KUALA LUMPUR (Reuters) - Malaysia’s government on Friday defended a new law aimed at tackling rampant fake news related to COVID-19 and an ongoing state of emergency, as critics warned it could be used to silence dissent and curtail free speech.
The emergency ordinance, which took effect on Friday, will make it an offence to publish or reproduce any “wholly or partly false” content related to the pandemic or the emergency declaration, prescribing hefty fines and jail terms of up to six years.
Emergency laws do not need parliamentary approval.
Communications Minister Saifuddin Abdullah said the ordinance would help expedite enforcement, investigation and prosecution by authorities, who would otherwise be hampered by old laws that are ill equipped to deal with the rapid expansion of social media.
“Our interest is in fighting COVID-19 and we will do whatever it takes ... we take cognisance of the fact that we have to be fair, we have to be just in carrying out our duties,” Saifuddin told a news conference.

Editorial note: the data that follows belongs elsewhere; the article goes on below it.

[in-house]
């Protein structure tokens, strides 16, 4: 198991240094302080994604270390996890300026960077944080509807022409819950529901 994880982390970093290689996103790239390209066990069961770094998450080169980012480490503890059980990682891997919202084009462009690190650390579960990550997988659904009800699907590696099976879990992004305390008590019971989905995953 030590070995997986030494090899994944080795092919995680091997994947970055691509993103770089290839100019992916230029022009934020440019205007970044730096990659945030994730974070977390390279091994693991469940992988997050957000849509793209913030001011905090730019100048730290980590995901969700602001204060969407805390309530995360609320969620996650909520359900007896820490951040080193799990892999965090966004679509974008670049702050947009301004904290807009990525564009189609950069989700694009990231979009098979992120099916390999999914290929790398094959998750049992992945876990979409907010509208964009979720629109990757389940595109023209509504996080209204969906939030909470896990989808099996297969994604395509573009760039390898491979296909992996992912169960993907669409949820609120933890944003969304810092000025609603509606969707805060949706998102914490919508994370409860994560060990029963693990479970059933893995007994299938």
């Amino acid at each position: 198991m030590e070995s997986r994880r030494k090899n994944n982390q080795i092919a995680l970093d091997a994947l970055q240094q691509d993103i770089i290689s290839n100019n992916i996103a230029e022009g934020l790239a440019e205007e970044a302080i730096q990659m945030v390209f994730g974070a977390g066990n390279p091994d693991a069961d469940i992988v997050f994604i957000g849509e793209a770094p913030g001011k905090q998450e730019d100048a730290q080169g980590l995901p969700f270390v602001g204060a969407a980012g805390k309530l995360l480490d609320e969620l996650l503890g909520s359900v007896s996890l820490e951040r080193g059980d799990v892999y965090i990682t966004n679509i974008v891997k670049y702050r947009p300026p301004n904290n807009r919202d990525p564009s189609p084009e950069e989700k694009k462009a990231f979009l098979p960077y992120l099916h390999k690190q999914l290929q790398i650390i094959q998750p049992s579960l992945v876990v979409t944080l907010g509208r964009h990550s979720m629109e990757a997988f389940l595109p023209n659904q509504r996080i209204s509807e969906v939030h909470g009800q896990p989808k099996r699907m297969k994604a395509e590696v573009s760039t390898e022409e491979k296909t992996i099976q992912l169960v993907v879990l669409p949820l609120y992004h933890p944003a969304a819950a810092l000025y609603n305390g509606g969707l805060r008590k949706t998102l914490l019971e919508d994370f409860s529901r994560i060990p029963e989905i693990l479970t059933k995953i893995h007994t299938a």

But opposition lawmakers and civil society groups said the new law was too sweeping and could be used to instill fear among the public about criticising the government.
Earlier on Friday, the prime minister’s department on Twitter posted a government circular prohibiting civil servants from making negative public statements, or sharing or distributing any content deemed detrimental to government policies or its image.
In January, parliament was suspended after King Al-Sultan Abdullah declared a state of emergency to curb the spread of COVID-19, a move that the opposition decried as an attempt by Prime Minister Muhyiddin Yassin to retain control amid a power struggle.
Malaysia has reported 320,939 COVID-19 infections as of Friday, with 1,203 deaths, the third highest caseload in the region behind Indonesia and the Philippines.
Reporting by Joseph Sipalan; Editing by Martin Petty
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